Of course, the tech industry had made its way to the TV, in closed, single-purpose devices: games consoles on one hand and CATV set-top-boxes on the other. Tech tried to use these as bridgeheads: games consoles went online, partly because they should as games devices, but also as a step towards a larger vision, and Microsoft also tried the other route, buying WebTV. 

But none of this worked. None of the attempts to prise set-top-boxes away from the cable companies or add any interactivity beyond a better EPG went anywhere much. Xbox and Playstation going online became important for games, but not much more. Attempts to move the actual PC into the living room (Windows Media Centre, Apple’s Front Row) are probably best forgotten. (I could also mention smart TVs, but really, why bother?) So you could argue about whether Microsoft or Sony did better in the console wars, but it doesn’t really matter for that broader vision (and of course more and more gaming will shift to mobile). 

Today, we have another wave of products trying to get there - the Chromecast and the (new) Apple TV, which are really iterations of a previous wave of products (Vudu, Roku, Boxee) that never quite went mass-market either. (There's a complex discussion here about content availability, most of which is very specific to the USA.) But what interests me is that both of these are really about turning the TV into dumb glass - a peripheral for the smartphone. The Chromecast doesn’t even have an on-screen UI. They’re both about the smartphone market: they're about selling phones (they're too cheap and low-margin to make much money of themselves and most of the content money will go to the content industry), and they come from phones.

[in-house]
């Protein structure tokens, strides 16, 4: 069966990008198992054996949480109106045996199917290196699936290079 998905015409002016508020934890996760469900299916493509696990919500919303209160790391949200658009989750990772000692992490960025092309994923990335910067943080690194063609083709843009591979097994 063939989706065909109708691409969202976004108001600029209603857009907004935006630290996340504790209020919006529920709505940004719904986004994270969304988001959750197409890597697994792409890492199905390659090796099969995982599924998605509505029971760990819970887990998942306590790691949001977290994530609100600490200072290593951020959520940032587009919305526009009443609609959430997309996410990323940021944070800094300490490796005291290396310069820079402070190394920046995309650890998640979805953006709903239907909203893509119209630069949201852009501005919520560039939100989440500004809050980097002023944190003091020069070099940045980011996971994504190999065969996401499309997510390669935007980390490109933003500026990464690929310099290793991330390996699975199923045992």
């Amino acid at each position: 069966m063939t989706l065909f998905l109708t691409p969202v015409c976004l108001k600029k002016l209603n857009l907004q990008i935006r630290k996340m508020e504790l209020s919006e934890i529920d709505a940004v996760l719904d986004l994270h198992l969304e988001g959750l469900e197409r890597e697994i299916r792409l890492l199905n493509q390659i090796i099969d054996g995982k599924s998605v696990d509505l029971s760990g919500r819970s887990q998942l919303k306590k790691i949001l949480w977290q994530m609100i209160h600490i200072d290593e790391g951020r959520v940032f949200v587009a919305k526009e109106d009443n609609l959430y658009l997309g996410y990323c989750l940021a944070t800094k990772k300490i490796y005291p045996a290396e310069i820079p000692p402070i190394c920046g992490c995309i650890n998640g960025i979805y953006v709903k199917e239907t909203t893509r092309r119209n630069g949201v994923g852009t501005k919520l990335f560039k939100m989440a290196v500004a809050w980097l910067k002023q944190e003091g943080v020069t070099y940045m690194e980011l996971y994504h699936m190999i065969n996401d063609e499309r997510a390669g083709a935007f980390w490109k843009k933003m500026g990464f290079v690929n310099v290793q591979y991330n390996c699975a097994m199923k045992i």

That is, even if Apple or Google finally 'win', and get their device connected to every TV in the developed world, it's something of a sideshow. The TV isn't the end point for consumer technology anymore, in either sense of the term. The consumer computing revolution went and happened anyway, without ever touching the TV. First the web, not ‘interactive media’ on the ‘information superhighway’, drove the PC into every home in the developed world, and now smartphones take a truly personal computer into every pocket on earth. And it turns out that smartphones and tablets are the way computing gets into the living room, and the way that the tech industry gets hold of video content, whatever that will mean. (This, in case it isn't clear, is why Satya Nadella said that the Xbox is no longer core to Microsoft's strategy.) There was a wonderful quote from CBS this autumn that they’re less worried about PVR ad-skipping ‘because people are too busy with their smartphones to bother skipping ads anymore’. You can see the shift pretty clearly in this chart from the UK: short form is all about smartphones and tablets, and so, increasingly, is long-form as well.